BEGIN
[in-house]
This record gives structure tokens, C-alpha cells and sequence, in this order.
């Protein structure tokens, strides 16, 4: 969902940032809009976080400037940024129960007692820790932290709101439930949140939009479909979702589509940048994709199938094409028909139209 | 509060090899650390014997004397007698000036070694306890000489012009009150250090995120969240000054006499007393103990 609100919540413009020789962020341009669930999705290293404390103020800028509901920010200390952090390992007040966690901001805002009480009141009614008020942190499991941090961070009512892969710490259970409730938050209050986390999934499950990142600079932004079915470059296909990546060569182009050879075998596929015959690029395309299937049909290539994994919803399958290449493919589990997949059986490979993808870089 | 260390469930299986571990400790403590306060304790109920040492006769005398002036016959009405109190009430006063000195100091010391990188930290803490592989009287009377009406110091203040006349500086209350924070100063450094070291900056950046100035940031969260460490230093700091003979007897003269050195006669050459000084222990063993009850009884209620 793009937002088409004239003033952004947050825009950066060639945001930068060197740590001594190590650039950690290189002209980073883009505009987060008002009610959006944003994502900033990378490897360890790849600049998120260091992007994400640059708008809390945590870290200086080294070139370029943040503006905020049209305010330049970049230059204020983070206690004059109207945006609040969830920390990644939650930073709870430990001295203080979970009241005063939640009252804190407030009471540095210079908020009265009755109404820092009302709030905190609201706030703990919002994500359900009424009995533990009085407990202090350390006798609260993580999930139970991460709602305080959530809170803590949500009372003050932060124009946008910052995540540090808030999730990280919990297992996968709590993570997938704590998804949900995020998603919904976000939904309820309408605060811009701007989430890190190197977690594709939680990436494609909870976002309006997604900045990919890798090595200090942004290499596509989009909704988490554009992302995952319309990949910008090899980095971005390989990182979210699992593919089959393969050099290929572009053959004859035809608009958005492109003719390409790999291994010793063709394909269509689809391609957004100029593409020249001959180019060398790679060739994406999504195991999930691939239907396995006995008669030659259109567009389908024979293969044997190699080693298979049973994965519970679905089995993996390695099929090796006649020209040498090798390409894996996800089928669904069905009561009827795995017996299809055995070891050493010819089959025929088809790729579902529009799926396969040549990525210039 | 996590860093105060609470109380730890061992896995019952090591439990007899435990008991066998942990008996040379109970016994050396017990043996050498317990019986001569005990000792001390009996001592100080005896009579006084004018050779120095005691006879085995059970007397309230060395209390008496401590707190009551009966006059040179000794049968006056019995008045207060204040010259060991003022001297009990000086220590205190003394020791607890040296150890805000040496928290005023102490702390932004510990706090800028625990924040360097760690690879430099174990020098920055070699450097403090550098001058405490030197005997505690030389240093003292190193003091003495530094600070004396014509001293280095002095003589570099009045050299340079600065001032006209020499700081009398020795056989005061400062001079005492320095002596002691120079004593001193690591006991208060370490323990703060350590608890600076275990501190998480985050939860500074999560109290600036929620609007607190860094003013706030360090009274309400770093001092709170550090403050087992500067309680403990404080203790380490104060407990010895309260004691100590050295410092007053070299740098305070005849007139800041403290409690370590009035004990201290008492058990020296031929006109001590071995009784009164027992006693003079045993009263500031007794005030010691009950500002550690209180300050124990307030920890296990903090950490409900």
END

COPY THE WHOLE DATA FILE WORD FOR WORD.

[in-house]
This record gives structure tokens, C-alpha cells and sequence, in this order.
């Protein structure tokens, strides 16, 4: 969902940032809009976080400037940024129960007692820790932290709101439930949140939009479909979702589509940048994709199938094409028909139209 | 509060090899650390014997004397007698000036070694306890000489012009009150250090995120969240000054006499007393103990 609100919540413009020789962020341009669930999705290293404390103020800028509901920010200390952090390992007040966690901001805002009480009141009614008020942190499991941090961070009512892969710490259970409730938050209050986390999934499950990142600079932004079915470059296909990546060569182009050879075998596929015959690029395309299937049909290539994994919803399958290449493919589990997949059986490979993808870089 | 260390469930299986571990400790403590306060304790109920040492006769005398002036016959009405109190009430006063000195100091010391990188930290803490592989009287009377009406110091203040006349500086209350924070100063450094070291900056950046100035940031969260460490230093700091003979007897003269050195006669050459000084222990063993009850009884209620 793009937002088409004239003033952004947050825009950066060639945001930068060197740590001594190590650039950690290189002209980073883009505009987060008002009610959006944003994502900033990378490897360890790849600049998120260091992007994400640059708008809390945590870290200086080294070139370029943040503006905020049209305010330049970049230059204020983070206690004059109207945006609040969830920390990644939650930073709870430990001295203080979970009241005063939640009252804190407030009471540095210079908020009265009755109404820092009302709030905190609201706030703990919002994500359900009424009995533990009085407990202090350390006798609260993580999930139970991460709602305080959530809170803590949500009372003050932060124009946008910052995540540090808030999730990280919990297992996968709590993570997938704590998804949900995020998603919904976000939904309820309408605060811009701007989430890190190197977690594709939680990436494609909870976002309006997604900045990919890798090595200090942004290499596509989009909704988490554009992302995952319309990949910008090899980095971005390989990182979210699992593919089959393969050099290929572009053959004859035809608009958005492109003719390409790999291994010793063709394909269509689809391609957004100029593409020249001959180019060398790679060739994406999504195991999930691939239907396995006995008669030659259109567009389908024979293969044997190699080693298979049973994965519970679905089995993996390695099929090796006649020209040498090798390409894996996800089928669904069905009561009827795995017996299809055995070891050493010819089959025929088809790729579902529009799926396969040549990525210039 | 996590860093105060609470109380730890061992896995019952090591439990007899435990008991066998942990008996040379109970016994050396017990043996050498317990019986001569005990000792001390009996001592100080005896009579006084004018050779120095005691006879085995059970007397309230060395209390008496401590707190009551009966006059040179000794049968006056019995008045207060204040010259060991003022001297009990000086220590205190003394020791607890040296150890805000040496928290005023102490702390932004510990706090800028625990924040360097760690690879430099174990020098920055070699450097403090550098001058405490030197005997505690030389240093003292190193003091003495530094600070004396014509001293280095002095003589570099009045050299340079600065001032006209020499700081009398020795056989005061400062001079005492320095002596002691120079004593001193690591006991208060370490323990703060350590608890600076275990501190998480985050939860500074999560109290600036929620609007607190860094003013706030360090009274309400770093001092709170550090403050087992500067309680403990404080203790380490104060407990010895309260004691100590050295410092007053070299740098305070005849007139800041403290409690370590009035004990201290008492058990020296031929006109001590071995009784009164027992006693003079045993009263500031007794005030010691009950500002550690209180300050124990307030920890296990903090950490409900």